Sea bass ceviche, was described on the menu cooked in tiger's milk which was explained by Zulay that it was actually a literal translation of 'leche de tiger'. The raw fish was cubed and cured in this sauce and lime. Each mouthful was a tender bite, contrasted with the additive crunchy fried Andean cancha corn (I could easily have a tub of these on it's own). The sweet potato smears on the side of the plate was however, a rather odd choice as I haven't a clue what I was supposed to do with it. It added nothing to the fish and I'm definitely not going to lick my plate in public, thank you very much. Still, it was a beautifully executed starter.

Octopus al olivio, White quinoa, Red shiso, Botija olives (£13)
 A sharing mid-course of the octopus arrived, looking just as spectacular as the dishes before it (this arrays of beauty seemed to be an on-going theme here) This was by far the best octopus dish I have ever tasted. It was meltingly tender and has a pleasingly sweet, charred flavour. Along with the rich, purple Botija olive pureé and the clean-tasting quinoa, it was a brilliant composition.

Lamb shoulder, Black quinoa, Coriander, White grape, Pisco cinnamon (£22)

Lamb shoulder was a tad bland for me but the accompanying black quinoa, coriander, semi-dried white grape and pisco cinnamon was superb. Same goes for the eco-dried potato, which sounded interesting on paper, was a disappointing dish. God knows why I've chosen it, being not a vegetarian myself but as potato plays a big part in the peruvian cuisine, I thought I'll give this a go (never again). The texture was interesting, like cold roast spuds drenched in a rich, tasty but congealed gravy. It wasn't overly exciting and the texture was a bit one dimensional. The addition of the grated cocao and limped micro herbs did little to savage this. It just needed a bit more contrasting texture, some crunch and perhaps fresh zingy leaves that cut through the glupinous. I left half the plate untouched. Our thoughts were fed back to the kitchen.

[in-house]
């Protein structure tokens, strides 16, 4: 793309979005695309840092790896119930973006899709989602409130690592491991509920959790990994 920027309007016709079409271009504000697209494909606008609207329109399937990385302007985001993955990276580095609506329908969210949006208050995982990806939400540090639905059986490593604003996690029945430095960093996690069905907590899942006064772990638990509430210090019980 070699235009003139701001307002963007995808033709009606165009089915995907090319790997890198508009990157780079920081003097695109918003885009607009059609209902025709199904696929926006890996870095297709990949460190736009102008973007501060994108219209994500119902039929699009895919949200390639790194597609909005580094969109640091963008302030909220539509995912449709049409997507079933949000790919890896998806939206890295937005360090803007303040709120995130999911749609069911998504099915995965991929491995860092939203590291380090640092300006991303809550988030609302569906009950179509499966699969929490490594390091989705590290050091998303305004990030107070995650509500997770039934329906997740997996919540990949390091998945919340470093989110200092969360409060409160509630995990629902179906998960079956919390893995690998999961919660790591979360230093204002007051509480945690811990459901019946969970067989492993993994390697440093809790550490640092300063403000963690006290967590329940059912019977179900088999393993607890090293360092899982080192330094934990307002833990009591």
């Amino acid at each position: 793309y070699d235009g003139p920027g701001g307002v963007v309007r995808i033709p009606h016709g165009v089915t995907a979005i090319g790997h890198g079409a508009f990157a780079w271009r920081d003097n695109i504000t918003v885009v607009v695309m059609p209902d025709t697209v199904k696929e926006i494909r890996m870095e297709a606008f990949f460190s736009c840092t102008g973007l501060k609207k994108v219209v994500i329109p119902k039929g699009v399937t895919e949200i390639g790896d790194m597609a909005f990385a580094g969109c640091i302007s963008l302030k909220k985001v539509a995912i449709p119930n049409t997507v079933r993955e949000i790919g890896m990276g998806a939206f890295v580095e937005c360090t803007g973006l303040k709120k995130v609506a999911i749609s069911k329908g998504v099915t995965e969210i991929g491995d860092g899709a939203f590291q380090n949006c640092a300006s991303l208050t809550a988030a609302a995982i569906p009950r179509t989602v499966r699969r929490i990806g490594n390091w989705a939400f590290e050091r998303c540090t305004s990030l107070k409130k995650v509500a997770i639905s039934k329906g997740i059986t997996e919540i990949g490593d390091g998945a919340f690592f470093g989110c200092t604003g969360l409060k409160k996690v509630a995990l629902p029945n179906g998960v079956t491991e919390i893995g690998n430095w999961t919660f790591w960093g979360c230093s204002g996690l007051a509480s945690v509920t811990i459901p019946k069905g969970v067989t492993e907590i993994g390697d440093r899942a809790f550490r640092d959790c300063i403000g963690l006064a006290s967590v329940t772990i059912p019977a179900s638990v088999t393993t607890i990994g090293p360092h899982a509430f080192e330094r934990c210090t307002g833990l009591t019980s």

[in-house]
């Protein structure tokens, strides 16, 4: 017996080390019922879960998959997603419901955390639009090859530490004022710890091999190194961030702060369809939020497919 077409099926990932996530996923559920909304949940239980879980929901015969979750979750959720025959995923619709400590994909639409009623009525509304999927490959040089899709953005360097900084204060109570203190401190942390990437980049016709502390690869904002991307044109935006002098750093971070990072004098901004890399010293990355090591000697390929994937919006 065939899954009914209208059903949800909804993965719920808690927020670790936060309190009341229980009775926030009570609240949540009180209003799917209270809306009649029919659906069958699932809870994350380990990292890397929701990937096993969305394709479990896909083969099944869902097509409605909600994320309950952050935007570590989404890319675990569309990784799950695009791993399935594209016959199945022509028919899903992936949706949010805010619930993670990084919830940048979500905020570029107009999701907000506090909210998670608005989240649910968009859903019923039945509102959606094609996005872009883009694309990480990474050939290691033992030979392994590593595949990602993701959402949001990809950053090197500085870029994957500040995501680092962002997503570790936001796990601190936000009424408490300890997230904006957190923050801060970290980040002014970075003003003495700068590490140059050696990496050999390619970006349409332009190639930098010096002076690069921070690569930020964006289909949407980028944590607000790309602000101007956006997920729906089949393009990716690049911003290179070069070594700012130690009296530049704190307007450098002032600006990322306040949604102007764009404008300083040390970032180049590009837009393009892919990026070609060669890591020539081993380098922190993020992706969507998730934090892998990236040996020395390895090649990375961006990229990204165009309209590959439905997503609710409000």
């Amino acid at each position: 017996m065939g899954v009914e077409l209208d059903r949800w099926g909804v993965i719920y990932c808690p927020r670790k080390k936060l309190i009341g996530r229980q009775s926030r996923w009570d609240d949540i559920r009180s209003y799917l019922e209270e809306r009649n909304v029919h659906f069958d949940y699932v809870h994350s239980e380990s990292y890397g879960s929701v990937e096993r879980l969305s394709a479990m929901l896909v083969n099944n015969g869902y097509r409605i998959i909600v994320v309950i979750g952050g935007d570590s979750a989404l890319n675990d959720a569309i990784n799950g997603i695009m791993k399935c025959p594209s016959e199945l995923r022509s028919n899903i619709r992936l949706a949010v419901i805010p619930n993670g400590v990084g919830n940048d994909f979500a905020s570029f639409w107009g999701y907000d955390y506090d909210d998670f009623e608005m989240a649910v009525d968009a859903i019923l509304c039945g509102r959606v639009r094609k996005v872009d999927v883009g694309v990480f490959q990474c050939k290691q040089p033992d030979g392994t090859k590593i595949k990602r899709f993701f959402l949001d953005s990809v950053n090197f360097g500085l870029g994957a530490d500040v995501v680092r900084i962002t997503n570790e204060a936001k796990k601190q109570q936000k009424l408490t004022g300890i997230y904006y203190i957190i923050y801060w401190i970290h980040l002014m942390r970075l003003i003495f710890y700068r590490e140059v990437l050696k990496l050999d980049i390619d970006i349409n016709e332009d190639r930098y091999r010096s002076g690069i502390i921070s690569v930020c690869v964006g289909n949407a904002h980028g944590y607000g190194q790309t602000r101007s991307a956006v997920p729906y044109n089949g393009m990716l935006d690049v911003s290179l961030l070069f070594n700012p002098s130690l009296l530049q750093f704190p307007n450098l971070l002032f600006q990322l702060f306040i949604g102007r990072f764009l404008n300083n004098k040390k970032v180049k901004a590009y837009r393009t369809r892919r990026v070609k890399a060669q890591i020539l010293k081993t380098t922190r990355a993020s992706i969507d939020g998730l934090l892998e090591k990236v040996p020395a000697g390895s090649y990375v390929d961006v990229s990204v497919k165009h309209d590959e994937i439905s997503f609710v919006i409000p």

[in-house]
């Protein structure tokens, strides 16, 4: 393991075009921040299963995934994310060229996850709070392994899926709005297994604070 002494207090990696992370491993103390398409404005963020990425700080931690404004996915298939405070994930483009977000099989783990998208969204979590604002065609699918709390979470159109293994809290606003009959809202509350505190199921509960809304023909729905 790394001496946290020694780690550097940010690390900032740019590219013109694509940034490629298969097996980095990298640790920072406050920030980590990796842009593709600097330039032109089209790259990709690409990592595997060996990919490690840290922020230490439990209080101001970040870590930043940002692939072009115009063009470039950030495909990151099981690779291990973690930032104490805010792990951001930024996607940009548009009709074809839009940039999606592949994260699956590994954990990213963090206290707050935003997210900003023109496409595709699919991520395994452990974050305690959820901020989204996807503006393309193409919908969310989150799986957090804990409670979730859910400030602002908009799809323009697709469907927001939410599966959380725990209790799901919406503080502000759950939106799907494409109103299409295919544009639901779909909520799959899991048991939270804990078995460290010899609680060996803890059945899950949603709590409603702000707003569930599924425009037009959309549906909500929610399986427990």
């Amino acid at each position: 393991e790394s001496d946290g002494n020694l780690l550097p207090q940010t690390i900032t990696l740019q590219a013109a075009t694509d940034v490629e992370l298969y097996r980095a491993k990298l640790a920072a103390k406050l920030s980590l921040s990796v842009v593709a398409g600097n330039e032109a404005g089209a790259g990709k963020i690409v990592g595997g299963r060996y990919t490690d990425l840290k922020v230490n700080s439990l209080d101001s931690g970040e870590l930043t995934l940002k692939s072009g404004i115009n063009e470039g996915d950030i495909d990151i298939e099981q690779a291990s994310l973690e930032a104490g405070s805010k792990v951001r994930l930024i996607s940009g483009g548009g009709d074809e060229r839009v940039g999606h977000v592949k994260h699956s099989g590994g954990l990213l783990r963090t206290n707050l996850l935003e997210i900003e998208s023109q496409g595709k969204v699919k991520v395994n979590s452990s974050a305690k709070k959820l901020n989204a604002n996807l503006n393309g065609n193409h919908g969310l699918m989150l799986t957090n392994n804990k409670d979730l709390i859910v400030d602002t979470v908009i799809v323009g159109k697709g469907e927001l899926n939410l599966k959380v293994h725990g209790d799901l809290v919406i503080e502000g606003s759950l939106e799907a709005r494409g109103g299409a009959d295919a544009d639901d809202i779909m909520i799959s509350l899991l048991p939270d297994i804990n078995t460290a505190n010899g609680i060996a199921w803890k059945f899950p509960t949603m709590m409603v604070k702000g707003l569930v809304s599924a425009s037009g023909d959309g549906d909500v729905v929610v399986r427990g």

Eco dried potato, Rocket, Aji panca pepper, Cacao porcelana 75% (£16)

With the pudding, once again, we had to relied on the charming Zulay to provide us with recommendations. Mine was the dark chocolate dome, filled with rich, creamy chocolate mousse. Little dollops of sweet mango pureé provided a fragrant and fruity contrast and the crispy blue potato was a welcomed touch. I was told that this pudding had been slightly tweaked from the night before. Whatever was changed, it was definitely for the better. M's pudding was the Dulce de leche ice cream with the beetroot pureé and maca root crumble. M wasn't that keen on the beetroot in a pudding at first when we saw it on the menu, but I must agreed that Zulay was right to recommend this as it worked beautifully. M finished the entire plate, scrapping every smears of beetroot.

Cacao porcelana 75%, Mango, Blue potato (£8)
Dulce de leche, maca root crumble, Beetroot (£7)

The entire meal came to a grand total of £164.81 including a 12.5% service charge. It might not have been the cheapest of meal, but we did had a bottle of wine and an additional carafe later on. The service on the night were superb. The waitress, Zulay (previously of River café) and Nina, the junior Maitre d' deserved a mention as they were both amiable and provided a most enjoyable evening that we have had in a long while ( I can't even remember anywhere else that we received the same magnitude of excellent service). A few of the dishes might not be to my taste, but there was no denying of the top-notch quality of the food and the brilliant execution. A very welcome to the London food scene and my favourite restaurant list.

LIMA
31 Rathbone Place
W1T 1JH
Lima on Urbanspoon
Square Meal